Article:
Domainers on the whole have seen declines in parking revenues, yes, basically across the board. Sponsors I spoke to pointed directly at the trend lines for RPC or Revenue Per Click. – ‘downward’ doesn’t really sum it up. And when does a ‘trend’ become the ‘norm’? How long? When does it plateau? We wait with bated breath.

4. So Who’s Buying Anyway?
Another surprising aspect is that there are actually many buyers out there, cash in hand, looking for current opportunities. So what’s the problem? Largely, it is a lack of quality inventory in auction environments. We were told of several large sales that have occurred below the surface, as they usually do. And ultimately it is what bedevils our industry – so much of what happens, of what is bought and sold happens just under the waterline.

5. Credit Continues to Flow
In addition to and complimentary of number #2 above is the fact that these same firms, and others privately, continue to extend credit for the acquisition/refinancing of domains. This is highly important because the main issue in the overall system and economy is the lack of ‘flow’ – of course, a byproduct of overbearing, depreciating debt.

But without the defaults and the resulting inventory to manage and sell, these firms see no reason not to continue to offer credit to the industry.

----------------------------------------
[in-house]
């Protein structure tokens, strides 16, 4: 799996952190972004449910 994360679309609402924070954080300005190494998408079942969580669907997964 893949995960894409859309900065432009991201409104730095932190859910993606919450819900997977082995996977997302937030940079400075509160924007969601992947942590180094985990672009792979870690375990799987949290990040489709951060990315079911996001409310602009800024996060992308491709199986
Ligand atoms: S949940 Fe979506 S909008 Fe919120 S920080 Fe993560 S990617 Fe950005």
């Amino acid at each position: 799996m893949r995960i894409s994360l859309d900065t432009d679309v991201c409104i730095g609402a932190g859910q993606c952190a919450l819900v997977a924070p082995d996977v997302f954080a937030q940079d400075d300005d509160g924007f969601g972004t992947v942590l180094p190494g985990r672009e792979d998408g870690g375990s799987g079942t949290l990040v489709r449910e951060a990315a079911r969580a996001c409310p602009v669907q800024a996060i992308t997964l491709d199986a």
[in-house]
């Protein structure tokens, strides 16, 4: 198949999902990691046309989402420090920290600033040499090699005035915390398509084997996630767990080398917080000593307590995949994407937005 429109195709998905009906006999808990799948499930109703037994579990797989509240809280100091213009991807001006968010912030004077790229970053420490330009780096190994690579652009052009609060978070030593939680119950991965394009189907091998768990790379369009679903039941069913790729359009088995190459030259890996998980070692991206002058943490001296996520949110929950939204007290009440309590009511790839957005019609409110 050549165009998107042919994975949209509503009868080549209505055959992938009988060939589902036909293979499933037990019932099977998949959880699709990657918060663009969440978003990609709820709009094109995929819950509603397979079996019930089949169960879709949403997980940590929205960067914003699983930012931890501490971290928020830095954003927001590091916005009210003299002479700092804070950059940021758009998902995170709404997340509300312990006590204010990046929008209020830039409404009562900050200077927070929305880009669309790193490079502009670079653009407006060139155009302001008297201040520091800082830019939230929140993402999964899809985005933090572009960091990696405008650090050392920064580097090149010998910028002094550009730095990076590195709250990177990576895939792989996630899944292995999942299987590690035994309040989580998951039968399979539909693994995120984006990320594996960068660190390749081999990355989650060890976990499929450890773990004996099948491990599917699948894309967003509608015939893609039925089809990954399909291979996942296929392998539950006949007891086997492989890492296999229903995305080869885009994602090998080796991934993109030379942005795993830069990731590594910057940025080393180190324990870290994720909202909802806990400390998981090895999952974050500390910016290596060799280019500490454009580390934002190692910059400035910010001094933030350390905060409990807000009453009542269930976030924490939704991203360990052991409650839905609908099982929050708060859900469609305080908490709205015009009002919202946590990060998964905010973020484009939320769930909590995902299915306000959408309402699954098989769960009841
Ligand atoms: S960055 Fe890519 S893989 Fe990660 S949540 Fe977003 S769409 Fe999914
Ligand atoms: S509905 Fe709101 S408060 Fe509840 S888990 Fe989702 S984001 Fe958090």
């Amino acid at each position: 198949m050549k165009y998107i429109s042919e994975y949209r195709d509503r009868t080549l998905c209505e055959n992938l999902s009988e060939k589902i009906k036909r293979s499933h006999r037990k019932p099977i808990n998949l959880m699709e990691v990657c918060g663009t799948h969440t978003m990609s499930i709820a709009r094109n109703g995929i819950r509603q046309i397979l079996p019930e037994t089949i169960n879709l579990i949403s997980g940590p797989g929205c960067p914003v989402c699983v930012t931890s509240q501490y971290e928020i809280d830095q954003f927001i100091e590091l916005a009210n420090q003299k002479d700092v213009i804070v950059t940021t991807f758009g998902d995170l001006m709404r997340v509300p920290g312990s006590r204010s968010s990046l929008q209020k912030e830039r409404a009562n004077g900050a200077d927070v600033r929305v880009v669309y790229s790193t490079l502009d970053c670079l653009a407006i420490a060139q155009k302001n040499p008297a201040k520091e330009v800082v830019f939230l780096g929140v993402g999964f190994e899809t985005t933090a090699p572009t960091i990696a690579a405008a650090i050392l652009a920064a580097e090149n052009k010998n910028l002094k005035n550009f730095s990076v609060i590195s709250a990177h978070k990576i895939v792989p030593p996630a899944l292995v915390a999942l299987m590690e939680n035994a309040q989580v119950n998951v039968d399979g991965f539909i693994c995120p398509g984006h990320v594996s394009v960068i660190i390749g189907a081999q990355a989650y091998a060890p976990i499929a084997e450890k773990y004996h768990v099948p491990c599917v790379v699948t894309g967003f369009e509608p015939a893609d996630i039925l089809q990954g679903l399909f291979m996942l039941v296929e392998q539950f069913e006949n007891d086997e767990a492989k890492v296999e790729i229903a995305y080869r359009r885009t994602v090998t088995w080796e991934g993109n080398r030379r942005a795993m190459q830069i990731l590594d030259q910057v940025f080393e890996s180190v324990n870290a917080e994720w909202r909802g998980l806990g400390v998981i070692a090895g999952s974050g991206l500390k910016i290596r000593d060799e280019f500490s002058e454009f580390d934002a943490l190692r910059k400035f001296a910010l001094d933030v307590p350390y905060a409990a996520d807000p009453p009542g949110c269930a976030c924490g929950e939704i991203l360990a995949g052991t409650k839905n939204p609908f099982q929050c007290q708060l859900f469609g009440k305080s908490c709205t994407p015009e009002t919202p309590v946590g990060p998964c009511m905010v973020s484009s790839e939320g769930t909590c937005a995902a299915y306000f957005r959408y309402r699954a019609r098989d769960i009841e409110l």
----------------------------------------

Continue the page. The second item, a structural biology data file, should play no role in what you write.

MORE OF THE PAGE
Of course, we learned many other things too: what naked, swimming domainers look like (not pretty), that LA becomes Utah after 2am (not cool) and that the Grotto has a funky smell (surreal). But I think the underlying message that emerged was one of ‘improvement.’

Without the layoffs (outside support positions and such) and the defaults and with the continuing flow of credit, the domain industry is looking and acting NOTHING like the rest of the economy, nothing like any other ‘growth’ industry at the moment.

So take a moment today and consider the above items, I offer no judgment but to say that comparatively, we seem to be in better shape than the world economy that supports us. Odd, isn’t it?

But it became fairly clear early on in the crisis that domains (or in essence the Internet) may defy bounds established by past industries and commodities, books and theories. Just a different animal altogether, reliant on global communities and not local infrastructure, bounds, audience, etc..